Despite that preference, Sound Transit continued to show drawings of side platforms on Hilltop. A document presented at an April “Hilltop platform workshop” showed only side platforms at the stop nearest Allen AME. Participants supported that design, but the city formally chose the center platforms.
“Ultimately the city asked us to study more thoroughly center platforms because they would be safer for pedestrians and other users and they would be least disruptive in terms of taking away available parking for business and residents,” Reason said.
Councilwoman Victoria Woodards, who is also a member of Allen AME, said there may have been a miscommunication between what some thought was a done deal and what Sound Transit considered to be preliminary plans.
“I don’t believe that Sound Transit tried to come out and misinform a community,” Woodards said, adding that early drawings the group showed to the Hilltop community “did show side platforms.”
“I don’t think (Sound Transit officials) were thinking people would look at the picture and say, ‘This is exactly what we’re going to get,’ because they are used to seeing renderings that change over time.”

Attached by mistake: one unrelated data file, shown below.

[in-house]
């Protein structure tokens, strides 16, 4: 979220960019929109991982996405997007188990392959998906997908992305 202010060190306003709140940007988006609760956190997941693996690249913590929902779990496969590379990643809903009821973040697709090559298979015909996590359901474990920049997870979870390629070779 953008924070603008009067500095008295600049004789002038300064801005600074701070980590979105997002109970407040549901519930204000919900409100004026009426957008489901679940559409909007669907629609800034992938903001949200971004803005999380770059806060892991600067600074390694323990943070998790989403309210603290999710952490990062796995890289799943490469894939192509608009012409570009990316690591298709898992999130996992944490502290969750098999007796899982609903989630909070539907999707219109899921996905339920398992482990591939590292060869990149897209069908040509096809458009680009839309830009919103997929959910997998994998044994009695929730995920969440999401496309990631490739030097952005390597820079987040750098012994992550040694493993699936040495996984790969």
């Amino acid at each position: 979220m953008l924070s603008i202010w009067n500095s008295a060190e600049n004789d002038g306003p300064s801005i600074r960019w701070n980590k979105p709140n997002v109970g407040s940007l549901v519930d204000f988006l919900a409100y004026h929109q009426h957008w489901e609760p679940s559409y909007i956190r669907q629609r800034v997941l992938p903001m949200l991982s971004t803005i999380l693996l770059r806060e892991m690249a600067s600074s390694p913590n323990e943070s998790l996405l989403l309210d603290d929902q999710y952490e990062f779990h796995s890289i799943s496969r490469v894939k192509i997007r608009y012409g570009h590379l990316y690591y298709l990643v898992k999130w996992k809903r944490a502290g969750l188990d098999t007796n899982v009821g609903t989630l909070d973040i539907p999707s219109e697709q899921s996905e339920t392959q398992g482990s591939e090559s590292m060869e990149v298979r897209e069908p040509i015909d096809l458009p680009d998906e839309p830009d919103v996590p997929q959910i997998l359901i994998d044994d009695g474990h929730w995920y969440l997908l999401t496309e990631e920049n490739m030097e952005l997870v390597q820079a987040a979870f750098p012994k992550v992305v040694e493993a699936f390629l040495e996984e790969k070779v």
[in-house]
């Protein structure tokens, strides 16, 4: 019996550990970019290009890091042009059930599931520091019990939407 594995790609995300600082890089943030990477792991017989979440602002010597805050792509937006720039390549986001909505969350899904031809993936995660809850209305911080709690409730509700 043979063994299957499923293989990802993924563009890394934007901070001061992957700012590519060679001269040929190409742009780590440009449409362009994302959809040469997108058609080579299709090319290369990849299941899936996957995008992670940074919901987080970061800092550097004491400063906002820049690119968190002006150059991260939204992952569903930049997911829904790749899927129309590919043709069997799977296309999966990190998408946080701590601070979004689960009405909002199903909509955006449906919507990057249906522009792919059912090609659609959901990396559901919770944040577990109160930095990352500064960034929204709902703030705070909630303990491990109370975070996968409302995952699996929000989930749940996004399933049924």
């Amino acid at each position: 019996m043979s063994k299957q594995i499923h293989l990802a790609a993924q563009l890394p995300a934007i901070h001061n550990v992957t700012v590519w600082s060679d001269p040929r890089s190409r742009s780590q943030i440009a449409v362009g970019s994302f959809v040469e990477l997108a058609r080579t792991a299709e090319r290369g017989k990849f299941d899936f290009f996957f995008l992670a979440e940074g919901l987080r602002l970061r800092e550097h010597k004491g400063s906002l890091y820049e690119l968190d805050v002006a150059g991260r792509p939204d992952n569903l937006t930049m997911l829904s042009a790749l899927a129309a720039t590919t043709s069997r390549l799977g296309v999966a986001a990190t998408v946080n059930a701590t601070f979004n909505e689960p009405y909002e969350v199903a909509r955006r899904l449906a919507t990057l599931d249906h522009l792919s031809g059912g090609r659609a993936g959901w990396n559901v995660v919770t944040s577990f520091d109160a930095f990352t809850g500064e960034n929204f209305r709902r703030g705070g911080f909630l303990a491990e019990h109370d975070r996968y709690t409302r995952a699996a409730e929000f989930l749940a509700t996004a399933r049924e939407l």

But some Hilltop community members still aren’t satisfied. Days after the meeting, Steele said he and other Tacoma church leaders are planning to gather signatures for a petition against center platforms.
“Absolutely nothing the mayor has said yet before or after that changes our mind,” he said. “We don’t mind progress, but we don’t want gentrification, and the difference for us in those terms is progress considers the people who were already there.”
Fellow pastor Toney Montgomery, who also leads the Tacoma Ministerial Alliance, spoke up for the group at this week’s council meeting.
"I would hope that we can in the process of bringing public transportation and making it accessible to all that we do not harm the areas of the city that have labored over generations to keep the foundation of the city very stable," Montgomery said.